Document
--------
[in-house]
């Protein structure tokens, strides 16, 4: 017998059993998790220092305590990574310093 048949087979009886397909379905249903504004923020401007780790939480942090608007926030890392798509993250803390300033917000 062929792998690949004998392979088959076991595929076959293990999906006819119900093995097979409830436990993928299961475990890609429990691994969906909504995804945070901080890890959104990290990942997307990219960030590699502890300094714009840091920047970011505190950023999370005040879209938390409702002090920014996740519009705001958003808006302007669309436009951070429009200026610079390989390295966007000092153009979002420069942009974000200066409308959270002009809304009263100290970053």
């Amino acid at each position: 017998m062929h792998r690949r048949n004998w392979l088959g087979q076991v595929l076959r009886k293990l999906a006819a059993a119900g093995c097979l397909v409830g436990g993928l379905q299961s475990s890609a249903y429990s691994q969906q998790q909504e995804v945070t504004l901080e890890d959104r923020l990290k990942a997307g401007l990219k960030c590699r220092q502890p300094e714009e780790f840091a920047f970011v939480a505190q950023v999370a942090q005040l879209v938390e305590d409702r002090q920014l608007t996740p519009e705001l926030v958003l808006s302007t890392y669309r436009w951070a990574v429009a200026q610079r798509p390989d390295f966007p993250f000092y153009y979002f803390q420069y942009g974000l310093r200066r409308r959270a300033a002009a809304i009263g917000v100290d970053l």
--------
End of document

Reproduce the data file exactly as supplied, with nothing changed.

[in-house]
């Protein structure tokens, strides 16, 4: 017998059993998790220092305590990574310093 048949087979009886397909379905249903504004923020401007780790939480942090608007926030890392798509993250803390300033917000 062929792998690949004998392979088959076991595929076959293990999906006819119900093995097979409830436990993928299961475990890609429990691994969906909504995804945070901080890890959104990290990942997307990219960030590699502890300094714009840091920047970011505190950023999370005040879209938390409702002090920014996740519009705001958003808006302007669309436009951070429009200026610079390989390295966007000092153009979002420069942009974000200066409308959270002009809304009263100290970053």
């Amino acid at each position: 017998m062929h792998r690949r048949n004998w392979l088959g087979q076991v595929l076959r009886k293990l999906a006819a059993a119900g093995c097979l397909v409830g436990g993928l379905q299961s475990s890609a249903y429990s691994q969906q998790q909504e995804v945070t504004l901080e890890d959104r923020l990290k990942a997307g401007l990219k960030c590699r220092q502890p300094e714009e780790f840091a920047f970011v939480a505190q950023v999370a942090q005040l879209v938390e305590d409702r002090q920014l608007t996740p519009e705001l926030v958003l808006s302007t890392y669309r436009w951070a990574v429009a200026q610079r798509p390989d390295f966007p993250f000092y153009y979002f803390q420069y942009g974000l310093r200066r409308r959270a300033a002009a809304i009263g917000v100290d970053l």